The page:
For continuity within a circuit, the circular flows must keep pace with one another and the flows crossing out must be balanced by the flows crossing in.  The crossovers must balance.  Crossover balance is the condition of continuity and equilibrium in Functional Macroeconomic Dynamics.

Further, for satisfaction of full potential as an economy expands, the Central Bank must put enough money into circulation to enable the expeditious expansion of transactions; and the participants in the process, with due allowance for reserves for future use, must make the crossovers balance and avoid draining money out of the real process into a secondary pool of useless idleness.

Lonergan insisted that the productive process is the current, purely dynamic process.  Since it is the current process, he insisted that we discern the intelligibility of the present facts constituting the current process.  He achieved principal insights into the intelligibility of the real process of functional macroeconomics.  He discovered a) distinct point-to-point and point-to-line relations between factors in the current productive process and the integrations of factors entering as finished products into the standard of living, and b) the consequent mutual conditioning of two (or more) differently timed, distinct circuits (in a hierarchy of circuits).

These fundamental insights into separate but interdependent circuits, crossover correspondence, and lags are of systematic significance.  As such, they are akin to the postulates in a field of science.  For example, plane geometry postulates that a.) two points determine a line and vice versa, and b.) all right angles are equal, and from these fundamental postulates a superstructure of theorems and corollaries may be derived to constitute a complete system.  Similarly, from the postulation of point-to-point and point-to-line relations, accelerator and accelerated (surplus and basic) circuits, circular conditioning, crossover conditioning, and lags between payments and receipts, the process yields norms.  It is a normative theory.  It is a discovery of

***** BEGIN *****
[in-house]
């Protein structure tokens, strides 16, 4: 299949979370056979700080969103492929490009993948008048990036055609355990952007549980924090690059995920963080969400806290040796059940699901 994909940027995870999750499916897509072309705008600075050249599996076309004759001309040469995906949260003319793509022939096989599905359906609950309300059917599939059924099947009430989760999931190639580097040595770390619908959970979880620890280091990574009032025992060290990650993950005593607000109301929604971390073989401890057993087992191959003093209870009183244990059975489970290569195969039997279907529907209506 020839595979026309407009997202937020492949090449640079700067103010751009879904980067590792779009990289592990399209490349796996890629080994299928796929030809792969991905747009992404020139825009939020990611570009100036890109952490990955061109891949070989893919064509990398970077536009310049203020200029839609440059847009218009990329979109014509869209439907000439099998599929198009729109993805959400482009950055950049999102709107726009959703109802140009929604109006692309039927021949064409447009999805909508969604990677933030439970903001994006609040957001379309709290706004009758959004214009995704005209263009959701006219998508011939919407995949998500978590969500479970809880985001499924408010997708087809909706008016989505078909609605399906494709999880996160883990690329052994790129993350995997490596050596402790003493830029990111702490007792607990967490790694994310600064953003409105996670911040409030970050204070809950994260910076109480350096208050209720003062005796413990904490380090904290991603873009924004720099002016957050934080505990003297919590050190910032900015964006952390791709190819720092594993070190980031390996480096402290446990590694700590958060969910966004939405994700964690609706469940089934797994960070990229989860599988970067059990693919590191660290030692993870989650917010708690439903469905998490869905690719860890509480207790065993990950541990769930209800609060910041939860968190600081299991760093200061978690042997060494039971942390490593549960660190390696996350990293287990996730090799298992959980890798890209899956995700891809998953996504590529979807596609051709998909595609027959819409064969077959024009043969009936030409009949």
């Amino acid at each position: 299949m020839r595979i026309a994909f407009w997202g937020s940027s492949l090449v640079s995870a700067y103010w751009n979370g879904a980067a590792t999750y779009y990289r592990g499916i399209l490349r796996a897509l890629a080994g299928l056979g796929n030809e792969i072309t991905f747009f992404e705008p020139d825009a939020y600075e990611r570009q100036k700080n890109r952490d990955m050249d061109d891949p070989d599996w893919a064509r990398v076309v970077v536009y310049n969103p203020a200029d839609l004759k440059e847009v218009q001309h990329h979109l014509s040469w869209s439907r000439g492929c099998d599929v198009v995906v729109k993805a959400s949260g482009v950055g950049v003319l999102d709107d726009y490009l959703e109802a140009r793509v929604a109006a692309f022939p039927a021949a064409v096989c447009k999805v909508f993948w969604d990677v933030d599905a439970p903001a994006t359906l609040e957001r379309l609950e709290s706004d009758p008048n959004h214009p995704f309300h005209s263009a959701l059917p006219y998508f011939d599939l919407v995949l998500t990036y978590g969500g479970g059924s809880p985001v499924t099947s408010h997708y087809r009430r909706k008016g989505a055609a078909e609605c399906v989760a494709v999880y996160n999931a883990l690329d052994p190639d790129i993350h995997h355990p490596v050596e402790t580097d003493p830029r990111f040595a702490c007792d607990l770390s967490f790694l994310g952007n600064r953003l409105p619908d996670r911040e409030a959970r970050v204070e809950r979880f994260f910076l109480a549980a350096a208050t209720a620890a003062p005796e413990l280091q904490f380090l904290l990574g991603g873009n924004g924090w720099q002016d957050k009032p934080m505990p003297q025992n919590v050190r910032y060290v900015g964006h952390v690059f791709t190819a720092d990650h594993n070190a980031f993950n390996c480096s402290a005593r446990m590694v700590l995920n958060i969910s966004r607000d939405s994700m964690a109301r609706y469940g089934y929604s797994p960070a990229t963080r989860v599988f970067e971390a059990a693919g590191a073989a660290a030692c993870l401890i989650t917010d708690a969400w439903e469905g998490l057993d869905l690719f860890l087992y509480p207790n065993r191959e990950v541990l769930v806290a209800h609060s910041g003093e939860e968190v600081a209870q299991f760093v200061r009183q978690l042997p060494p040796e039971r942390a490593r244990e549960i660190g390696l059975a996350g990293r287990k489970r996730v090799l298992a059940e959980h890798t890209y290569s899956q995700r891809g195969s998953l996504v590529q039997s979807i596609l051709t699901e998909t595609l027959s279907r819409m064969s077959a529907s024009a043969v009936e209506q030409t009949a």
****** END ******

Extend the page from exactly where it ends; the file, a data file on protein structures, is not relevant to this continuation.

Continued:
1. a) an ideal pure cycle of product and money flows,
  2. b) the continuity and equilibrium conditions of the monetary process as a keeping pace within circuits and a crossover balance between circuits,

These theorems are stated in formulae which thus provide norms for adaptation by human agents as the process proceeds through the phases of expansion.

Finally, as mentioned, we have prescinded from consideration of government tax-and-spending imbalances and from favorable and unfavorable balances of foreign trade. For an introduction to these topics, which are treated elsewhere on this website, let us simply quote:

There are sets of phenomena, notably the favorable and unfavorable balances of foreign trade, deficit government spending, and the payment of public debts by taxation, that are analogous to the phenomena of the cycle.  It is proposed to deal with them under the general title of ‘superposed circuits.’  CWL 15, 162-63

In our general account of the monetary circulation, two circuits, a basic and a surplus, were distinguished.  They were interconnected with a crossover.  But they involved no regular flow through the Redistributive Function. … There is, however, no impossibility of the Redistributive Function becoming a point through which a circuit regularly passes …  On the other hand, such a circuit both presupposes and is distinct from the basic and surplus circuits already considered.  Hence the name of superposed circuits, and also the mode of treatment.  CWL 15, 162-63

No doubt the additions or subtractions (of the superposed circuits) modify these rates (in the fundamental operative circuits already considered, and) reinforce or counteract the tendencies of whatever phase may be in progress.  Our purpose in representing them as (superposed circuits) is not at all to deny such interaction but rather to gain a viewpoint from which such interaction may be studied.  The viewpoint adopted is that of the circuit. CWL 15, 162-63